Next Sunday we celebrate the Triumph of Orthodoxy and the restoration of Icons. We shall celebrate by having a procession at least inside the church but hopefully outside as well. Bring an icon to carry in the procession. If the weather is good enough, we shall proclaim the Gospel outside on the steps, just as we re-enter the church. Bring warm toques, mittens and scarves. Thank goodness our masks keep our faces warm.

Love, strength, and perseverance In Christ,

-- Father David

March 14, 2021

This is the 40th Sunday after Pentecost, Tone 7, Expulsion of Adam from Paradise, Cheesefare, Forgiveness Sunday

Saturday, March 13 at 6pm - Vespers
Sunday, March 14 at 10am - Liturgy
Vespers of Forgiveness will follow directly after Liturgy

Readings
Epistle: Romans 13:11-14:4
Gospel: St. Matthew 6:14-21

Reminders: During the Covid restrictions we are allowing Communions at the back door, which will be opened at Communion time. I'm assuming that those making use of this, will have read this Sunday's Epistle and Gospel (see above) ahead of time.

The Sunday of Cheesefare is the last day for those of us who will be fasting, to consume dairy and egg products. We must not deprive the sick, infirm or children from their usual nutritious diet. This week is called Clean Week when we eat no food at all. The first week of Lent, which begins on Monday following Cheesefare, is a strict fast so getting us prepared for the continuing of Great Lent. After a week of no food, even a small snack will seem like a great feast, very filling. Do what you can, but don't be silly, you probably do not live in a monastery. Butter and cheese can be frozen.

Peter Togni's album Sea Dreams has been nominated for a JUNO award in the East Coast Music Awards for best classical composition. Congratulations Peter.

The men's group met at my apartment and has been reconstituted with rules set down, and their objectives in place. They will be looking to collect and donate any clothing that has become too large or too small; they will be looking to help serve meals to the less fortunate. To this end they have contacted the Salvation Army and others and are intending to help as they can. Any man who would like to join in with these endeavors, please contact Spyridon. This is not just a young men's group but for all the men of the three Orthodox churches. One must however, be a voting member of an Orthodox parish to participate.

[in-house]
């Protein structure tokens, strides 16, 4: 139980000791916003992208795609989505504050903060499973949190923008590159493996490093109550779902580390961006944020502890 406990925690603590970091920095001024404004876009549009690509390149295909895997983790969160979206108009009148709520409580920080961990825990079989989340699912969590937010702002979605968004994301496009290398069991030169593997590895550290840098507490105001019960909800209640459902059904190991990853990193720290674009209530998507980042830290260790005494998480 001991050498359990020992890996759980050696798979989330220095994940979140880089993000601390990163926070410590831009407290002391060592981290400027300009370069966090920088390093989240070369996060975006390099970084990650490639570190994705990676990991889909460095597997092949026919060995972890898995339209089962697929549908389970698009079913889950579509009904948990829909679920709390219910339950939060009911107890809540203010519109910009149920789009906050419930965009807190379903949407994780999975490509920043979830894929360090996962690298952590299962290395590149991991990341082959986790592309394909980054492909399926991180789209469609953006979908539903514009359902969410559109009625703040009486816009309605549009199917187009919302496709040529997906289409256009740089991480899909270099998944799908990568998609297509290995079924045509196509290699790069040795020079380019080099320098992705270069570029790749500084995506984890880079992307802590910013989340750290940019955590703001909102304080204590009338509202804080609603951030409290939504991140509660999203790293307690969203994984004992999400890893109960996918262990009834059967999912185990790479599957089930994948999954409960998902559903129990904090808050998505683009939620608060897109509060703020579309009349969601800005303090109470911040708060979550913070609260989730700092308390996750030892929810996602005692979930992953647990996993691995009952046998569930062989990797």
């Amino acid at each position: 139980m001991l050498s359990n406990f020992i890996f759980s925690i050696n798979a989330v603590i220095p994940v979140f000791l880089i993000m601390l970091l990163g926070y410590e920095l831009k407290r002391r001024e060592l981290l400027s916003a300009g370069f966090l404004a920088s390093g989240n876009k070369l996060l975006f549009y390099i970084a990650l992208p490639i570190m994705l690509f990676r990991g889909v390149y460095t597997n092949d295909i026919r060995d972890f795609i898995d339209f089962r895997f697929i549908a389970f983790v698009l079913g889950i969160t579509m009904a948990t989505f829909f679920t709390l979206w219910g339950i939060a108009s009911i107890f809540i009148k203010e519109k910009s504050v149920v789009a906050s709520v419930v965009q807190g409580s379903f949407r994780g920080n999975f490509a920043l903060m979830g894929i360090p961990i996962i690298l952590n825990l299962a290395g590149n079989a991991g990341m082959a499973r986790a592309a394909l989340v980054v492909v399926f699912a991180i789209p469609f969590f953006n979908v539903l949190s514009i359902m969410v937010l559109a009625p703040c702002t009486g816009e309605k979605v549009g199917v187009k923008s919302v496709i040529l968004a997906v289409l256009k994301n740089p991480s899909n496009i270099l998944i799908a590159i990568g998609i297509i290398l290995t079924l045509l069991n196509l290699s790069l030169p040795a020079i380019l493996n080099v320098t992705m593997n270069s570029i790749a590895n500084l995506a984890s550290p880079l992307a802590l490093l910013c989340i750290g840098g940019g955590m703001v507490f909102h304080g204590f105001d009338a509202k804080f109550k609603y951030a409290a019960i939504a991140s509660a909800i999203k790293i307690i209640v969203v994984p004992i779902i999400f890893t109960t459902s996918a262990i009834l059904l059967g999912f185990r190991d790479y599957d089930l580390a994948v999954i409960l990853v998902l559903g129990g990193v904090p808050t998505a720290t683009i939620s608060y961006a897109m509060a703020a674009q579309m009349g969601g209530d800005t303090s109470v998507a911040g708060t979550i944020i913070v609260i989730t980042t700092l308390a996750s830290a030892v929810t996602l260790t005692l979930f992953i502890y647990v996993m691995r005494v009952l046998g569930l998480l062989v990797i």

I remind you that St. Antonios Church is much more able to hold midweek services than we are at the moment; Father Maximos' wife is his ever present choir so you might like to visit St. Antonios for the midweek services. I've posted his schedule in the church. Father Panagiotis has services also. When I receive his schedule, I'll post it in the church as well.

Our services this Lent are going to be severely limited. I can't ask Vladimir Ryan to do more than he already does, he works fulltime from home and looks after Ivan as well. Father Alexander is also working full time and is unavailable during the week. These are the two sources for choir responses at the moment, and as you know there must be someone to reply to prayers, a priest cannot serve without a choir of some sort.

Next Sunday we celebrate the Triumph of Orthodoxy and the restoration of Icons. We shall celebrate by having a procession at least inside the church but hopefully outside as well. Bring an icon to carry in the procession. If the weather is good enough, we shall proclaim the Gospel outside on the steps, just as we re-enter the church. Bring warm toques, mittens and scarves. Thank goodness our masks keep our faces warm.

Love, strength, and perseverance In Christ,

-- Father David

March 5, 2021

This is the 39th Sunday after Pentecost, Tone 6, Sunday of the Dread Judgement, "Meatfare"

Saturday, March 6 at 6pm - Vespers
Sunday, March 7 at 10am - Liturgy

Readings
Epistle: 1 Corinthians 8:8-9:2
Gospel: St. Matthew 25:31-46

Reminders: During the Covid restrictions we are allowing Communions at the back door, which will be opened at Communion time. I'm assuming that those making use of this, will have read this Sunday's Epistle and Gospel (see above) ahead of time.